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How do Snow Partridge (Lerwa lerwa) and Tibetan Snowcock (Tetraogallus tibetanus) coexist in sympatry under high-elevation conditions on the Qinghai–Tibetan Plateau?

Lookup NU author(s): Professor Philip McGowan



This work is licensed under a Creative Commons Attribution 4.0 International License (CC BY 4.0).


© 2021 The Authors. Ecology and Evolution published by John Wiley & Sons Ltd.The Qinghai–Tibetan Plateau (QTP) has the highest elevations of all biodiversity hotspots. Difficulties involved in fieldwork at high elevations cause challenges in researching mechanisms facilitating species coexistence. Herein, we investigated Snow Partridge (Lerwa lerwa) and Tibetan Snowcock (Tetraogallus tibetanus), the only two endemic Galliformes on the QTP, to understand species coexistence patterns and determine how they live in sympatry for the first time. We assembled occurrence data, estimated habitat suitability differences and the underlying factors between two species at different scales using ecological niche models. Niche overlap tests were used to investigate whether niche differences between these species allow for their coexistence. We found that elevation was the most important factor determining habitat suitability for both species. At the meso-scale, two species have similar ecological niches with their suitable habitats lying predominantly along ridge crests. However, ridge crests were more influential for habitat suitability by L. lerwa than for that of T. tibetanus because the latter species ranges further afield than ridge crests. Thus, differences in habitat suitability between these species lead to habitat partitioning, which allows stable coexistence. At the macro-scale, temperature and precipitation were major factors influencing habitat suitability differences between these species. Tetraogallus tibetanus extended into the hinterland of the QTP and occurred at higher elevations, where colder and drier alpine conditions are commonplace. Conversely, L. lerwa occurred along the southeastern margin of the QTP with a lower snow line, an area prone to rainy and humid habitats. Niche overlap analysis showed that habitat suitability differences between these species are not driven by niche differentiation. We concluded that the coexistence of these two pheasants under high-elevation conditions could be an adaption to different alpine conditions.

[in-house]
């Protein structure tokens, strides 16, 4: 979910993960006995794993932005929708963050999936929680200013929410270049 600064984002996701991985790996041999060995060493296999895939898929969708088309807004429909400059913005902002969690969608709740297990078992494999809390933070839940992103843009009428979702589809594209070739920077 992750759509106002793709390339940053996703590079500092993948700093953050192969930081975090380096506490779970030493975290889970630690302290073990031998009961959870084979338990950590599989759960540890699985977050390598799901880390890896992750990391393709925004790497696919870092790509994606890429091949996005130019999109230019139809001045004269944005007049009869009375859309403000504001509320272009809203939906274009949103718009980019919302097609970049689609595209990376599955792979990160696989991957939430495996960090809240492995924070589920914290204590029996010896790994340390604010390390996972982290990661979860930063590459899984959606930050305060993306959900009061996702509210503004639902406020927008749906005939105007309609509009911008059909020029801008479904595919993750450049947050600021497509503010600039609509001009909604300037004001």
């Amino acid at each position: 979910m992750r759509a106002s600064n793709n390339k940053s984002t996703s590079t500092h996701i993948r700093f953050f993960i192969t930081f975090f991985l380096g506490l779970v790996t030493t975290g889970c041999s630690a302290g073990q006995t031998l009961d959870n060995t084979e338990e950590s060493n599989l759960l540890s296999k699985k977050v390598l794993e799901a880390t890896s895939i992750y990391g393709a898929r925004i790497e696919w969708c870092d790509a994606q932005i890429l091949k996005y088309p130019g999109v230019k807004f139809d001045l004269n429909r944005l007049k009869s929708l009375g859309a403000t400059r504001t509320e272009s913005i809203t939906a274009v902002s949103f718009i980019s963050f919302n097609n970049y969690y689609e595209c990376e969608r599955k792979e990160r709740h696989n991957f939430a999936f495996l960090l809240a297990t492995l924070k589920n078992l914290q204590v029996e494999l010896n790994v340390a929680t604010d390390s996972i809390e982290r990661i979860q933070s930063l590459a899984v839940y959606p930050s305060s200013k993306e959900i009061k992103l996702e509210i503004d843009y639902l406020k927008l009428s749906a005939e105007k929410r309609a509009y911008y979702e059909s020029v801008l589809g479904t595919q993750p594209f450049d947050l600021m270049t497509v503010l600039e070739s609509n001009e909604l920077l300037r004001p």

Publication metadata

Author(s): Yao H, Wang P, Davison G, Wang Y, McGowan PJK, Wang N, Xu J

Publication type: Article

Publication status: Published

Journal: Ecology and Evolution

Year: 2021

Volume: 11

Issue: 24

Pages: 18331-18341

Print publication date: 01/12/2021

Online publication date: 08/12/2021

Acceptance date: 16/11/2021

Date deposited: 07/01/2022

ISSN (electronic): 2045-7758

Publisher: John Wiley and Sons Ltd


DOI: 10.1002/ece3.8424


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